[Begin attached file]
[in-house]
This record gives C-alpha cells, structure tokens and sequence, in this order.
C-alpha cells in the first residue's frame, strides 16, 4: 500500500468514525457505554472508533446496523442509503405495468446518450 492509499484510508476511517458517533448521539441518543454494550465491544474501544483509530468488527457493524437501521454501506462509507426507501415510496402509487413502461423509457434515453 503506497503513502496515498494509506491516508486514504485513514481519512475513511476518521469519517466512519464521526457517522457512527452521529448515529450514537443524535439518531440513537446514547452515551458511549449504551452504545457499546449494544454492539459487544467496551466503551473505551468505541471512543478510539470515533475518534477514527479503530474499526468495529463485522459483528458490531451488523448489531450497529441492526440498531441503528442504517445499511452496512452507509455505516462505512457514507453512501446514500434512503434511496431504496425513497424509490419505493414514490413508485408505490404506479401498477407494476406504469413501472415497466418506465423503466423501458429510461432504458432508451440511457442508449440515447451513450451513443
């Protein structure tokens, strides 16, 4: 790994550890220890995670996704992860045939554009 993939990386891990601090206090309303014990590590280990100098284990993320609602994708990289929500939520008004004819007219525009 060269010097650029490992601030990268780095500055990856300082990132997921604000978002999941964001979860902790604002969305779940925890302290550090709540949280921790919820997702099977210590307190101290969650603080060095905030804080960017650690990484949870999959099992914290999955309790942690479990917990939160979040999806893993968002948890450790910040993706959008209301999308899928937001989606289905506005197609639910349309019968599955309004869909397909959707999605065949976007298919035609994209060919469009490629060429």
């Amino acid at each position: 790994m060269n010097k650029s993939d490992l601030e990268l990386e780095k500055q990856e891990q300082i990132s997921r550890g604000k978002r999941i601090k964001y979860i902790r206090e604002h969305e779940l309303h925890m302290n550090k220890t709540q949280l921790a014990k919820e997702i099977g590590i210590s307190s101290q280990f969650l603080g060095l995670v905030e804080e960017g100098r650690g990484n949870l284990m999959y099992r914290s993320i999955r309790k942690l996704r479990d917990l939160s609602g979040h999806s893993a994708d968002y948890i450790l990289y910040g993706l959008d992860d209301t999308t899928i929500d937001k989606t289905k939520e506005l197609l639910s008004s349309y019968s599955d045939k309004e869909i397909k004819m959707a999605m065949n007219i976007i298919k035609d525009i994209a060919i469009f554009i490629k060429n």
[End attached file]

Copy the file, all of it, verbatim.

[in-house]
This record gives C-alpha cells, structure tokens and sequence, in this order.
C-alpha cells in the first residue's frame, strides 16, 4: 500500500468514525457505554472508533446496523442509503405495468446518450 492509499484510508476511517458517533448521539441518543454494550465491544474501544483509530468488527457493524437501521454501506462509507426507501415510496402509487413502461423509457434515453 503506497503513502496515498494509506491516508486514504485513514481519512475513511476518521469519517466512519464521526457517522457512527452521529448515529450514537443524535439518531440513537446514547452515551458511549449504551452504545457499546449494544454492539459487544467496551466503551473505551468505541471512543478510539470515533475518534477514527479503530474499526468495529463485522459483528458490531451488523448489531450497529441492526440498531441503528442504517445499511452496512452507509455505516462505512457514507453512501446514500434512503434511496431504496425513497424509490419505493414514490413508485408505490404506479401498477407494476406504469413501472415497466418506465423503466423501458429510461432504458432508451440511457442508449440515447451513450451513443
């Protein structure tokens, strides 16, 4: 790994550890220890995670996704992860045939554009 993939990386891990601090206090309303014990590590280990100098284990993320609602994708990289929500939520008004004819007219525009 060269010097650029490992601030990268780095500055990856300082990132997921604000978002999941964001979860902790604002969305779940925890302290550090709540949280921790919820997702099977210590307190101290969650603080060095905030804080960017650690990484949870999959099992914290999955309790942690479990917990939160979040999806893993968002948890450790910040993706959008209301999308899928937001989606289905506005197609639910349309019968599955309004869909397909959707999605065949976007298919035609994209060919469009490629060429």
């Amino acid at each position: 790994m060269n010097k650029s993939d490992l601030e990268l990386e780095k500055q990856e891990q300082i990132s997921r550890g604000k978002r999941i601090k964001y979860i902790r206090e604002h969305e779940l309303h925890m302290n550090k220890t709540q949280l921790a014990k919820e997702i099977g590590i210590s307190s101290q280990f969650l603080g060095l995670v905030e804080e960017g100098r650690g990484n949870l284990m999959y099992r914290s993320i999955r309790k942690l996704r479990d917990l939160s609602g979040h999806s893993a994708d968002y948890i450790l990289y910040g993706l959008d992860d209301t999308t899928i929500d937001k989606t289905k939520e506005l197609l639910s008004s349309y019968s599955d045939k309004e869909i397909k004819m959707a999605m065949n007219i976007i298919k035609d525009i994209a060919i469009f554009i490629k060429n």